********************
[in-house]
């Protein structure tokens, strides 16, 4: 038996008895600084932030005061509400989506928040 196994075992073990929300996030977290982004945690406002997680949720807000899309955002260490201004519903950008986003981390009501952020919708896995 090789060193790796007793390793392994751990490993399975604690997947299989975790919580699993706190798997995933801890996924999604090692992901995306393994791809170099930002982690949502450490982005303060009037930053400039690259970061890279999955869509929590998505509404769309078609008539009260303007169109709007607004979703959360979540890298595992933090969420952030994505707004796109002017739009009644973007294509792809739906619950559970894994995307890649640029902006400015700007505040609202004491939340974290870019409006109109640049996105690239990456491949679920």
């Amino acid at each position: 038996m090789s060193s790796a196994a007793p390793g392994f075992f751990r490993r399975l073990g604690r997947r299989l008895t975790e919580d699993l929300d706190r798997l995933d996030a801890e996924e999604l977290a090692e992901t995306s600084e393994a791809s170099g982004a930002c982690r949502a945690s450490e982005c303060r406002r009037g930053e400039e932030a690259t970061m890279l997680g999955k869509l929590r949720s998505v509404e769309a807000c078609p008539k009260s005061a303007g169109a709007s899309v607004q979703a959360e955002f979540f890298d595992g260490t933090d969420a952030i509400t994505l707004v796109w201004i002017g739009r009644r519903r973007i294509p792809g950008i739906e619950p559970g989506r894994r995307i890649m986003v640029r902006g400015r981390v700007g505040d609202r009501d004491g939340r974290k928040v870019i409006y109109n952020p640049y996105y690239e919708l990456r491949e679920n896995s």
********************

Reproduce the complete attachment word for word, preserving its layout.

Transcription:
[in-house]
């Protein structure tokens, strides 16, 4: 038996008895600084932030005061509400989506928040 196994075992073990929300996030977290982004945690406002997680949720807000899309955002260490201004519903950008986003981390009501952020919708896995 090789060193790796007793390793392994751990490993399975604690997947299989975790919580699993706190798997995933801890996924999604090692992901995306393994791809170099930002982690949502450490982005303060009037930053400039690259970061890279999955869509929590998505509404769309078609008539009260303007169109709007607004979703959360979540890298595992933090969420952030994505707004796109002017739009009644973007294509792809739906619950559970894994995307890649640029902006400015700007505040609202004491939340974290870019409006109109640049996105690239990456491949679920």
């Amino acid at each position: 038996m090789s060193s790796a196994a007793p390793g392994f075992f751990r490993r399975l073990g604690r997947r299989l008895t975790e919580d699993l929300d706190r798997l995933d996030a801890e996924e999604l977290a090692e992901t995306s600084e393994a791809s170099g982004a930002c982690r949502a945690s450490e982005c303060r406002r009037g930053e400039e932030a690259t970061m890279l997680g999955k869509l929590r949720s998505v509404e769309a807000c078609p008539k009260s005061a303007g169109a709007s899309v607004q979703a959360e955002f979540f890298d595992g260490t933090d969420a952030i509400t994505l707004v796109w201004i002017g739009r009644r519903r973007i294509p792809g950008i739906e619950p559970g989506r894994r995307i890649m986003v640029r902006g400015r981390v700007g505040d609202r009501d004491g939340r974290k928040v870019i409006y109109n952020p640049y996105y690239e919708l990456r491949e679920n896995s």